Thursday, February 28, 2008

Wagner Conservatory: Published Accounts

Glinda writes:

As I have mentioned previously, Grandmother Lottie Lillian Hart (later Brenz) graduated from the Richard Wagner Conservatory of Music and Languages in Kirksville, Missouri, in 1909. As is all too common with women's experience, record of such experiences and institutions of which they have been part has all but vanished with the passage of time and generations with direct experience. Today, few people in this area seem to know of the Music Conservatory; it must have been quite prestigious and uncommon in a rural setting at the turn of the last century. Very little is written about it. So far, this is what I have found in published accounts:

WAGNER CONSERVATORY.---The Wagner Conservatory of Music and Languages was orgainzed in 1893 by Prof. E. M. Goldberg, who had formerly been connected with the music department of Stephens' College at Columbia, Missouri. He has been conducting work in music and languages ever since in Kirksville. At times Prof. Goldberg has had assistants, but he has generally been the sole instructor. From: History of Adair County, by E.M. Violette, published by The Denslow History Company, 1911, page 396.
Source of photo: History of Adair County, by E.M. Violette, published by The Denslow History Company, 1911, page 715.

PROFESSOR EDWARD M. GOLDBERG, musical director of the Richard Wagner Conservatory of Music and Languages, was born in Luegde, Prussia, in 1850. When twelve years old, he entered the Liceum at Hanover, also attending the School of Music. In 1865 he entered the college at Muenster, Westfalia, completing the course in 1869. He next entered the University of Wuerzburg, taking work in the department of philology, and a year later continued his studies at the University of Leipzig, also attending the Royal Conservatory of Music. In 1872 he came to America, locating in Chicago, where he established a private school for the study of modern and classical languages and music. In 1874 he located in Washington, also teaching the same year in Cincinnati, where he was tutor of the daughter of Mrs. Allen. After four years he became a professor of modern languages at the college at Westfield, Illinois, where he established a musical department. In 1883 he served in the same capacity at Grand River College at Austinburg, Ohio, where he married Miss Nettie Pierce, a prominent teacher. In 1885 he was engaged as head of the musical department of Stephens Female College at Columbia, Missouri. Here his wife was at the same time teacher of Latin, German and French. They lived here for eight years. After the death of the president of the college, Professor Goldberg came to Kirksville, Missouri, where he established the Richard Wagner Conservatory of Music and Languages. During its existence this school has been attended by no less than two thousand students, from various states, some coming even from New Mexico. The musical graduates of this institution are teaching in ladies' seminaries and private schools, as well as privately, and are considered very able teachers. From: History of Adair County, by E.M. Violette, published by The Denslow History Company, 1911, pages 711 and 714.Source of photo: Adair County Revisited: Pictorial History of the 20th Century in Adair County, Missouri, by Amanda Jones (Editor), published by Heritage House Publishing, 1999, page 15.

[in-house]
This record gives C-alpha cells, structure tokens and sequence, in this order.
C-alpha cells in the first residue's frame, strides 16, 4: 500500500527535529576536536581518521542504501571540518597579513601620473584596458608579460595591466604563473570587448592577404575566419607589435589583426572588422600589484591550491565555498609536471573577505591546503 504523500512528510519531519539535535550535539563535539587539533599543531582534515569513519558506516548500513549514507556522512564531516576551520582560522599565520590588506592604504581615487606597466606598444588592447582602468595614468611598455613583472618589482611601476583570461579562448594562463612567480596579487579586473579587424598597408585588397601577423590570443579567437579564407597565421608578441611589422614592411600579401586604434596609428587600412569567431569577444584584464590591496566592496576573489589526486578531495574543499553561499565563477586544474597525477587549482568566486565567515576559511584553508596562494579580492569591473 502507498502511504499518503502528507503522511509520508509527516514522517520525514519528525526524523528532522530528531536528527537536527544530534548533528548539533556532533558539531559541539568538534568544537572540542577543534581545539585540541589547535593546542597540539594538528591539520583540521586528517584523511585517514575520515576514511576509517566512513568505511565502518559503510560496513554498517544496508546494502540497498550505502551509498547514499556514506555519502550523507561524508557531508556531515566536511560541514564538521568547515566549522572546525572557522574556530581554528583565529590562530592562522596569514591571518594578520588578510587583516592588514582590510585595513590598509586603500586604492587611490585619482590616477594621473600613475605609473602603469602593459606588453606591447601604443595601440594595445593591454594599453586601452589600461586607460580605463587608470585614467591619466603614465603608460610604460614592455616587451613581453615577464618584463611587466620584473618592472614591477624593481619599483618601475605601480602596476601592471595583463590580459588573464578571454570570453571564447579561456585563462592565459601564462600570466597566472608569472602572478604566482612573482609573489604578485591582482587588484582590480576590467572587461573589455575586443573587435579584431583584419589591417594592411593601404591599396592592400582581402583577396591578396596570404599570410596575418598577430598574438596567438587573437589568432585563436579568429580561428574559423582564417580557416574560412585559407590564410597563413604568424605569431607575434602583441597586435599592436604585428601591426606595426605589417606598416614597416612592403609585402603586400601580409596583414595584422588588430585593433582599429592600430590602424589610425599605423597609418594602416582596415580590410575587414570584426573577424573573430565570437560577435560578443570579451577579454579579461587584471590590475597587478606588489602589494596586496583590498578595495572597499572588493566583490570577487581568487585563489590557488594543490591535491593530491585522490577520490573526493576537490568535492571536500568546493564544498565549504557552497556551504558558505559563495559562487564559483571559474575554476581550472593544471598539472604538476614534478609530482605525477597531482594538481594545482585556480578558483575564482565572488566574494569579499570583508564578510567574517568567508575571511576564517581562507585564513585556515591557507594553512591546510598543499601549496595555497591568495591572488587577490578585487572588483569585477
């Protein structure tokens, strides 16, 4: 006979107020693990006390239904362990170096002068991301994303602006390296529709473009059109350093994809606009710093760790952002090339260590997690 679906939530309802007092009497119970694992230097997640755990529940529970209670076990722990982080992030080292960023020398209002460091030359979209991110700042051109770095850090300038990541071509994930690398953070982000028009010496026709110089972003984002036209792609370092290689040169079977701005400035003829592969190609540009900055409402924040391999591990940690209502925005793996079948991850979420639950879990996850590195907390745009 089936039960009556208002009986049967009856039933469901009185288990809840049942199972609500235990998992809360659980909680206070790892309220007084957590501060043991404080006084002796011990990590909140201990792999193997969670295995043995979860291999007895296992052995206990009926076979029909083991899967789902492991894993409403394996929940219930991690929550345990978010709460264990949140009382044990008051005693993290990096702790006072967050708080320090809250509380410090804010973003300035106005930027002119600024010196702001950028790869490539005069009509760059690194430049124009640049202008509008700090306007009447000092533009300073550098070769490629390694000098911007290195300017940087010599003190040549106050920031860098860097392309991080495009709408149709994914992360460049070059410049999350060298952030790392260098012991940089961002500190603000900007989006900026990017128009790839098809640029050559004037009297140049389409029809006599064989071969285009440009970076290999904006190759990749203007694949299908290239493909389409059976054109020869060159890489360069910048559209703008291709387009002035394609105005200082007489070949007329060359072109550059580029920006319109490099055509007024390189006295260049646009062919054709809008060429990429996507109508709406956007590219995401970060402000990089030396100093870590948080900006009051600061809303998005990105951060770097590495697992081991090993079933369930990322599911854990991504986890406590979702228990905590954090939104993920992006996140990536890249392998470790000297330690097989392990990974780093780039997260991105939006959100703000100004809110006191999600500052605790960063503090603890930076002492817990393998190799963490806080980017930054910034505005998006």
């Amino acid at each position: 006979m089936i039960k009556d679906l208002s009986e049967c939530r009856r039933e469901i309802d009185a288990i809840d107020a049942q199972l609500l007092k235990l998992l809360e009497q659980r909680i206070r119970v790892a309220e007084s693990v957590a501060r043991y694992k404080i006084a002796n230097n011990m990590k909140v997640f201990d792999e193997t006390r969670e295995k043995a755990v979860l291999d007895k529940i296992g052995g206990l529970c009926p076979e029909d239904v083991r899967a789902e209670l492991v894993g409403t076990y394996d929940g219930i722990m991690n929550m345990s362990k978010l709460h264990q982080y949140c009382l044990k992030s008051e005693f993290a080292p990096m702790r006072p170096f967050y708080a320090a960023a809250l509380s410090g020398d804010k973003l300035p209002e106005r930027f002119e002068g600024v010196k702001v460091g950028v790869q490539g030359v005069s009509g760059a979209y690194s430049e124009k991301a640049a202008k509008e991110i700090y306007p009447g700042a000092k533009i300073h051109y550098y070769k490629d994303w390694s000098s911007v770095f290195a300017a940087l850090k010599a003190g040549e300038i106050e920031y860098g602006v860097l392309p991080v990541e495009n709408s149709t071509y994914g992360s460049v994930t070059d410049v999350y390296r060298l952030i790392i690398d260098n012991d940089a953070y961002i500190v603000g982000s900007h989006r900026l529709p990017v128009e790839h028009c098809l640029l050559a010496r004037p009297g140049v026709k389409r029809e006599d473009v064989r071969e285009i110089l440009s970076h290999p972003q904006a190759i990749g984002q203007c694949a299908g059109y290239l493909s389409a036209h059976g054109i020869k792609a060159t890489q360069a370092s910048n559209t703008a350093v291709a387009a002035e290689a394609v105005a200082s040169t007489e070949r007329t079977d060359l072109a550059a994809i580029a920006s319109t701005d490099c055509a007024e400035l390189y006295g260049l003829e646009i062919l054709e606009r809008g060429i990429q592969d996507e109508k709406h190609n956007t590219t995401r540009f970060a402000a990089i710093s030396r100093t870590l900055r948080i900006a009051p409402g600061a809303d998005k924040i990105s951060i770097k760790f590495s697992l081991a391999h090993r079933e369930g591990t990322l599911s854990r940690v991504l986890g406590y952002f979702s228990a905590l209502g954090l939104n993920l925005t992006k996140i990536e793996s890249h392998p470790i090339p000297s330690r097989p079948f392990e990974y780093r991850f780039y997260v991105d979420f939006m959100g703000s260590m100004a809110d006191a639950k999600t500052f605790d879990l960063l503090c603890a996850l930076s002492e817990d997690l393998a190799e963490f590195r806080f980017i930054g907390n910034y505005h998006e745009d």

Six young ladies graduated in 1900 from the Richard Wagner Conservatory of Music and Languages where they studied under F.M. Goldburg, back, center. The school was a Kirksville branch of Stephens College in Columbia, MO. (Contributed by Frank Smith, grandson of Essie Holmes Smith, front, left.)


COMMENCEMENT EXERCISE, TURN OF THE CENTURY --- The Richard Wagner Conservatory of Music and Languages "classical graduates" are pictured with their musical director, Prof. E.M. Goldburg. The photograph which as been reproduced for Mrs. Frank J. (Lucille) Smith of Rt. 5, Kirksville is believed to have been taken about the turn of the century.

The conservatory at 113 W. Washington St., was opened Aug. 4, 1893 and this was reported to be the seventh annual commencement for a four-year course including a two-year organ course.

Mr. Smith's grandmother, Essie Holmes, who became Mrs. Orie J. Smith on March 21, 1912, is shown on the left in the front row.

Others are believed to be Lola May Carter, Lenna Lee Langford and Zina May Morris, all of Kirksville; Ethel Lee Cram of Green City; A. Maud Sesser of Leon, Kan., and Professor Goldburg.

Mrs. Smith has a "glowing" newspaper account of the commencement including the decorations, talent and comments of Elder H.A. Northcutt, but she is seeking additional information for a family history. (Photo and text appeared in the Kirksville, MO Express and News, January 12, 1986, no page given.)


Glinda's notes:

(1) Please note 2 variations of the musical director's name: E.M. Violette (1911) uses Professor E.M. Goldberg; the Daily Express accounts list both E.M. Goldburg and F.M. Goldburg.

(2) I am curious to see articles from the Kirksville Daily Express during the time period of the Music Conservatory. In fact, I would be quite eager to get my hands on them!


(Edited: 2/28/08)

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